A proposal by Rep. Tom Houghton, D-Chester, would double that limit to 60 credits, so students could transfer a full associate's degree course load to the four-year school as though they took the courses there.

"We're fully supportive of the bill," Kenn Marshall, SSHE spokesman, said. State System representatives helped Houghton draw up the bill, he said, and he expects it to pass without much opposition.

Original Source: Public Opinion

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Get Help Now initiative begins

A national service initiative, called Get Help Now and organized in Pennsylvania by Governor Ed Rendell, includes 22 sites statewide where consumers can get free legal and financial help, reports the Philadelphia Inquirer.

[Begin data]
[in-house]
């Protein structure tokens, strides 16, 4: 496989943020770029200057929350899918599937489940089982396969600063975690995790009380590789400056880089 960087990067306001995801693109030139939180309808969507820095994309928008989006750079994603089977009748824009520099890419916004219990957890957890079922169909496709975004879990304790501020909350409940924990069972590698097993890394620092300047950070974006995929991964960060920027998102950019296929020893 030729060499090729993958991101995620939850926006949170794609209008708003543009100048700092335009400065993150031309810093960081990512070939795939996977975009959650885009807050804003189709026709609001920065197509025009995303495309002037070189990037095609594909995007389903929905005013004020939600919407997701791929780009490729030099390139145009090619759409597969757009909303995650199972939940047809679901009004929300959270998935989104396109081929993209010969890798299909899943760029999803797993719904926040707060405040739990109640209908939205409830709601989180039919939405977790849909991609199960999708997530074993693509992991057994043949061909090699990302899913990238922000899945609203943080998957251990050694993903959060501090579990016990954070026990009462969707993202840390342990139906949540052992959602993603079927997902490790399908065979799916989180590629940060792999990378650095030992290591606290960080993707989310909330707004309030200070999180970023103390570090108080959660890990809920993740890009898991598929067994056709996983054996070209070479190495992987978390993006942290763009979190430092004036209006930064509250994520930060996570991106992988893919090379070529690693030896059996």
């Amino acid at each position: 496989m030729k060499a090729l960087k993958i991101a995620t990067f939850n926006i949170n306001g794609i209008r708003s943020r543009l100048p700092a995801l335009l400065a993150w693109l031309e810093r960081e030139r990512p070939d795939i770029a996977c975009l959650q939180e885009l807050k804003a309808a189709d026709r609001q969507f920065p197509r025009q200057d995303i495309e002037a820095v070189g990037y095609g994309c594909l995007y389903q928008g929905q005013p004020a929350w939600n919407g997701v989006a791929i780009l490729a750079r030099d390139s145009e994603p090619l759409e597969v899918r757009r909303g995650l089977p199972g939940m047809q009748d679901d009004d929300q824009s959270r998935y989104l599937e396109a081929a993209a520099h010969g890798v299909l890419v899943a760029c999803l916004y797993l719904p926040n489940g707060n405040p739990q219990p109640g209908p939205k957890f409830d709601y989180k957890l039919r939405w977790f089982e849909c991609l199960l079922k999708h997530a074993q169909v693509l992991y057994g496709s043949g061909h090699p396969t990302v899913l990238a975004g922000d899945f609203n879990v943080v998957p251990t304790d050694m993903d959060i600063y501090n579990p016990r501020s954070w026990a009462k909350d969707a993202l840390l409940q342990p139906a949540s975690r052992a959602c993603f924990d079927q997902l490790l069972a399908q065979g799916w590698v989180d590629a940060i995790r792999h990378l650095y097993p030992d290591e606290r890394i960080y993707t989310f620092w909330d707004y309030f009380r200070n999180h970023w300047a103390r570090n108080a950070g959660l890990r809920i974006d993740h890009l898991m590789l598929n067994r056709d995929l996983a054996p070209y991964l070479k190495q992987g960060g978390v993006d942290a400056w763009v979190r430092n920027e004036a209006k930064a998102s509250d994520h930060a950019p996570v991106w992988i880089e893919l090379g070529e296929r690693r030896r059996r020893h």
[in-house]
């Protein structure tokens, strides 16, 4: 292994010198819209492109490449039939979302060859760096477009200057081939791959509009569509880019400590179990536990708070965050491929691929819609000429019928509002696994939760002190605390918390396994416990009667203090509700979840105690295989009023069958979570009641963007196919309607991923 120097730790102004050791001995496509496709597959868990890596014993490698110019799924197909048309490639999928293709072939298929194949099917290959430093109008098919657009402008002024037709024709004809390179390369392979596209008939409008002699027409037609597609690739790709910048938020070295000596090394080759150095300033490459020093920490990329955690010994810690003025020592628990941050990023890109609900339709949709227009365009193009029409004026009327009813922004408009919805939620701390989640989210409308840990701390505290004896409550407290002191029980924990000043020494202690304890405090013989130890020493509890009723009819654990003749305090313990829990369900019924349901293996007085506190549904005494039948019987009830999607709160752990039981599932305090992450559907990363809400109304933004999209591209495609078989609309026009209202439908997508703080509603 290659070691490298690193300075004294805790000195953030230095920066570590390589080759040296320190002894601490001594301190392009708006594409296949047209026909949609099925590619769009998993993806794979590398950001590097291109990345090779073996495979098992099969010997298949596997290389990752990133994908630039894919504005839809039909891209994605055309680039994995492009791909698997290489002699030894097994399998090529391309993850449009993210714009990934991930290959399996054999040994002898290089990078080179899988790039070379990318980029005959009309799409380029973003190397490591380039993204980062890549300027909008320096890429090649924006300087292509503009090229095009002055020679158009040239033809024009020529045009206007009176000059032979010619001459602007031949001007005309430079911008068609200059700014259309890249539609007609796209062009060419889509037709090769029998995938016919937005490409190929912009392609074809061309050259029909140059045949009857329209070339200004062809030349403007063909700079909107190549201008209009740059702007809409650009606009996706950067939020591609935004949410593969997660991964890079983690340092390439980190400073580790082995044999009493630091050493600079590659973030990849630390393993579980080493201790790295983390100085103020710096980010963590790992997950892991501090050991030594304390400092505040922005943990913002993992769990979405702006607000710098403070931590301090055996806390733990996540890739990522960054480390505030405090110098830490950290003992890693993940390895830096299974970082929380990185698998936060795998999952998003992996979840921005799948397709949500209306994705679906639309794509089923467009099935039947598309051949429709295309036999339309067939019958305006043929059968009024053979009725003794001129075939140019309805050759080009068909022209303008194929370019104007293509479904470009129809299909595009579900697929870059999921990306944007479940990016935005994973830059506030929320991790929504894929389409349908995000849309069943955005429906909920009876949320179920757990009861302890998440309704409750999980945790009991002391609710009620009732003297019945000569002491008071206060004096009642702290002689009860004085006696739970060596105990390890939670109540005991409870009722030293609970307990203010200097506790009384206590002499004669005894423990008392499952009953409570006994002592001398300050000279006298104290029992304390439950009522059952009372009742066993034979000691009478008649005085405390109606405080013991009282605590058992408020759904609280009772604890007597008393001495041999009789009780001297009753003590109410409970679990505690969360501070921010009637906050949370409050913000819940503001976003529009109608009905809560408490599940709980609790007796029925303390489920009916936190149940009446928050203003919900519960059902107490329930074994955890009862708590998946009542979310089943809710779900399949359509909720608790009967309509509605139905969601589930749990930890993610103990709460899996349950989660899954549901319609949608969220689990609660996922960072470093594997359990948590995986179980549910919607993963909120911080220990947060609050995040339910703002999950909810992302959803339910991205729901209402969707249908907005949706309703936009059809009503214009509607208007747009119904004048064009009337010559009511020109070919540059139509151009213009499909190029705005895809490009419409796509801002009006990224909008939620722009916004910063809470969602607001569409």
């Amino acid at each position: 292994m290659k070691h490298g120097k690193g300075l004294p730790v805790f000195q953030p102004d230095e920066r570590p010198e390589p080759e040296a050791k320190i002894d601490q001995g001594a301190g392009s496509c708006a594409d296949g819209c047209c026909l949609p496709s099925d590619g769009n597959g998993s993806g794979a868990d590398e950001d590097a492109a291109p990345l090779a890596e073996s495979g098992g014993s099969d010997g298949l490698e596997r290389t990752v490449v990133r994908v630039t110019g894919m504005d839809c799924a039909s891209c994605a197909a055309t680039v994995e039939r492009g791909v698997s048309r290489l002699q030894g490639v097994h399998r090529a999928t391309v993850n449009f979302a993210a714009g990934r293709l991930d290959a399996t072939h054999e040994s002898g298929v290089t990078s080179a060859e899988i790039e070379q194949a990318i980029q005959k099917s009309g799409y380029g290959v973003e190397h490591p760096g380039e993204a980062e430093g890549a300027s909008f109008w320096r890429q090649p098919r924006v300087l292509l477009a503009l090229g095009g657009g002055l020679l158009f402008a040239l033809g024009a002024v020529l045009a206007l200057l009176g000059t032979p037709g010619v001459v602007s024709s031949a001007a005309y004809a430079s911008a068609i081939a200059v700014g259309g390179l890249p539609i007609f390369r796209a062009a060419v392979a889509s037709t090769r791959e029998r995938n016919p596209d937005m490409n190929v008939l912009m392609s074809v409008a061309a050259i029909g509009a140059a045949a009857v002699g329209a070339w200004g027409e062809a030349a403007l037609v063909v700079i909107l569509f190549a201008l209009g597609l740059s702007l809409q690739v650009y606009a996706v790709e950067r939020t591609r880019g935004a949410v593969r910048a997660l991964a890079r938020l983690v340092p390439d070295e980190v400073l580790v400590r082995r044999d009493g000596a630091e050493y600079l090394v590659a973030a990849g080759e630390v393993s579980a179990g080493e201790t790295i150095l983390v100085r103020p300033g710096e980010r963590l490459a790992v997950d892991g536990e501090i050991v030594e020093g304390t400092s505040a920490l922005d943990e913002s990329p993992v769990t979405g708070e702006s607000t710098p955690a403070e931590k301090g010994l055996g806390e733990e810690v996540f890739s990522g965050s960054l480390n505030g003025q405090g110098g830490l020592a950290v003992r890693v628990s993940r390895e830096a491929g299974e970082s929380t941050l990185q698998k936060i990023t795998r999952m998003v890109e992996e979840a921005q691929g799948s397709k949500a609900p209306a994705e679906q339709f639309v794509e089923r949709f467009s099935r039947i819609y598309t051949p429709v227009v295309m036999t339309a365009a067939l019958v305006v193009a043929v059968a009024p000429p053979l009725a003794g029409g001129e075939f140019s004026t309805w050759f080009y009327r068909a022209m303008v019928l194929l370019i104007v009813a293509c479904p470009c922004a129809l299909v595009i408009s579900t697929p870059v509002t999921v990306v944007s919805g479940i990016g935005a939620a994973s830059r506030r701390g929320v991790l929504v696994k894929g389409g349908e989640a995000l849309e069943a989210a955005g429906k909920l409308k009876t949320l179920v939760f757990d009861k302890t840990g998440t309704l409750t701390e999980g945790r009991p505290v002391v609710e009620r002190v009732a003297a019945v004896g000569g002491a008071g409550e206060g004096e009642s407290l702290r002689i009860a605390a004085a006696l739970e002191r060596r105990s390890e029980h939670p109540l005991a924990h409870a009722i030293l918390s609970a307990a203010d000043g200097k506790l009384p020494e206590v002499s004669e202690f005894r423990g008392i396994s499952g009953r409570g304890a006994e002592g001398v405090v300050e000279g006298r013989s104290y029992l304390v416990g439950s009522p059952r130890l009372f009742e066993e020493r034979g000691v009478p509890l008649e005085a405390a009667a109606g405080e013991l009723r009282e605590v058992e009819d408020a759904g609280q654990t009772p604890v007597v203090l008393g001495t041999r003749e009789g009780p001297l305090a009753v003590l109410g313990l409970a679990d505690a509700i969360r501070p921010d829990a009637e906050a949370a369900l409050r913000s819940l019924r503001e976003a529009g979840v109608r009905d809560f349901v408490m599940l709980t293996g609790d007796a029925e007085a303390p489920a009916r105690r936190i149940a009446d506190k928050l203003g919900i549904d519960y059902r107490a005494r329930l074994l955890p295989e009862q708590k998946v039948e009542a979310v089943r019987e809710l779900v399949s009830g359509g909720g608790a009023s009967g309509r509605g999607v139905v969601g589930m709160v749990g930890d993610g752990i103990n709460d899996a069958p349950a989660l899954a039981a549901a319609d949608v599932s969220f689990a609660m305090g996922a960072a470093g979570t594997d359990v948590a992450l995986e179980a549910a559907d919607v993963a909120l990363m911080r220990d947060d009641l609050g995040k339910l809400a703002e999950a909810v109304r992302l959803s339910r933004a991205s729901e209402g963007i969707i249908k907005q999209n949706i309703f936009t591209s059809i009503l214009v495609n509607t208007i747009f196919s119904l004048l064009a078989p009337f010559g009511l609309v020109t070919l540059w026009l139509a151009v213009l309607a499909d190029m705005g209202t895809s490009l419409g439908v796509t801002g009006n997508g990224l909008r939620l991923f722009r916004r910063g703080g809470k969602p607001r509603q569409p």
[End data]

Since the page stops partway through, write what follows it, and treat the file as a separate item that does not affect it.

Staffing the help desks will be attorneys, financial analysts, and banking and mortgage professionals, all equipped with resource manuals for referral services, Marjorie Rendell said.

Organizers expect to recruit 2,000 volunteers statewide by the end of the summer program Sept. 11, a spokesman for the governor’s office said. The volunteers will not provide legal advice.

Original Souce: Philadelphia Inquirer
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PA seeks stimulus funds for storage tanks

Pennsylvania is seeking federal stimulus funds to plug leaks in underground storage tanks, an issue that costs the state up to $2 million a year, reports the Philadelphia Business Journal.

The state is applying for $6.1 million to clean up 71 underground petroleum storage tanks in 40 counties that have been reported, or are suspected, to be leaking, Gov. Ed Rendell said Wednesday.